“It’s tougher and tougher for African-American companies,” said Desirée Rogers, the chief executive of Johnson Publishing, “to have the capital to compete in a landscape that’s increasingly crowded, increasingly changing.”
Mr. Burnett, who also owns Hype Hair, a magazine for African-American women, said his company was “marginally profitable.” But he said supporting his print business had been challenging largely because advertisers, particularly luxury brands, would rather connect with African-American consumers “by speaking broadly.”
“I think at times there’s a feeling that they do not want to directly speak to that audience because there’s a fear of bringing down their brand perception,” he said.
Earl G. Graves Jr., the president and chief executive of the business-focused magazine Black Enterprise, said his company was “not as strong as it was,” but preferred that it remain independent. Like many magazines, it has cut its publication schedule and focused more on its events business as a potential revenue source.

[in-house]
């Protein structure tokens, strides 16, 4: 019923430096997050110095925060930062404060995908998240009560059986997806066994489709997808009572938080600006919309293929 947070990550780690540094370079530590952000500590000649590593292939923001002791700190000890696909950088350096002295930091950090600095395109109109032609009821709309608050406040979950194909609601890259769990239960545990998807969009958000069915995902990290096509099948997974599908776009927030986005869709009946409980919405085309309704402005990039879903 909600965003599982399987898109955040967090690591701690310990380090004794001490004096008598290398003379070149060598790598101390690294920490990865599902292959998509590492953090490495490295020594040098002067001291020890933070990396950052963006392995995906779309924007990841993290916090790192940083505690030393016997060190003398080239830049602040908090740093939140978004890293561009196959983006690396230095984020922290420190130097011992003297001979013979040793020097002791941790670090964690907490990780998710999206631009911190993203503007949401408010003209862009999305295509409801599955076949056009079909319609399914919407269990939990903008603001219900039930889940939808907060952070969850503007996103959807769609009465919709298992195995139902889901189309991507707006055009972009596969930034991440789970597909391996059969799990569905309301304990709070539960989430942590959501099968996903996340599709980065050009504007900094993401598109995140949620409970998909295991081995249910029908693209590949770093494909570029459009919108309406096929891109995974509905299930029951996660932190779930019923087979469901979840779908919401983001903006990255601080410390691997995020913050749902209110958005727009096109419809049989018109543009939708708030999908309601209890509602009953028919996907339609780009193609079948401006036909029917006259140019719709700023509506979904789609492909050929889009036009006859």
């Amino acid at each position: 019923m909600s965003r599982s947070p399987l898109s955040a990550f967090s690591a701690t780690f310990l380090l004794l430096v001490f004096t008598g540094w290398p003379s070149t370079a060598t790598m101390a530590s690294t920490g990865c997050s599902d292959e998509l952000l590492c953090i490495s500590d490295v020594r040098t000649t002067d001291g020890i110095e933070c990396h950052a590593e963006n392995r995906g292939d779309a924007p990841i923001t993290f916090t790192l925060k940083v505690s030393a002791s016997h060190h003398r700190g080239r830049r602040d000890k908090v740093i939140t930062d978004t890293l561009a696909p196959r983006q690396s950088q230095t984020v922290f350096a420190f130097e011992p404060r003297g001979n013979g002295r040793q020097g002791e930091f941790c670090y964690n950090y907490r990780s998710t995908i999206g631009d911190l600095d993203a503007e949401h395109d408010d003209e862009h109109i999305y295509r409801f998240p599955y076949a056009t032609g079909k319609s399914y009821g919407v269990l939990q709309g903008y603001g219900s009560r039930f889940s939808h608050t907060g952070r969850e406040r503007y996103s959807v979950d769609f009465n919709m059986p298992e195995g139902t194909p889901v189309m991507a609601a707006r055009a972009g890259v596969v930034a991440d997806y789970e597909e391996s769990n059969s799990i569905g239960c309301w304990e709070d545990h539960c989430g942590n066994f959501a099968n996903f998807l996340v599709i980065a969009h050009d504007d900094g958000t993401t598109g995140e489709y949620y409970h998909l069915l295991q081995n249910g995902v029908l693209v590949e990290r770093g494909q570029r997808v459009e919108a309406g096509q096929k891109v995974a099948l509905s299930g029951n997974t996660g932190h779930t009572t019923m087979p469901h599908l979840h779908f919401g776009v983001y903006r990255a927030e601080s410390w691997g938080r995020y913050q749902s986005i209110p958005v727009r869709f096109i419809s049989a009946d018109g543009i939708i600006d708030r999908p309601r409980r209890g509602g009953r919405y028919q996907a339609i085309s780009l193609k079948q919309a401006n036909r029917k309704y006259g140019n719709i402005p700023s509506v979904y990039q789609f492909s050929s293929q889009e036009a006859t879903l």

The picture is bleak in radio and television as well. In 2013, there were 166 black-owned radio stations and 68 black-owned radio companies, compared with 250 stations and 146 companies in 1995, according to the National Association of Black Owned Broadcasters.
Only 12 commercial television stations in the country are black-owned, and they tend to serve very small markets. The future of Howard University Television, the country’s only black-owned public television station, is also in question, as the university’s participation in Federal Communications Commission spectrum auction has raised the possibility that it could end up selling its place on the airwaves or stop broadcasting entirely.
“Black ownership is dying,” said Armstrong Williams, whose Howard Stirk Holdings owns seven of the black-owned commercial television stations. “Newspaper ownership, radio ownership — but it’s probably hit TV the hardest.”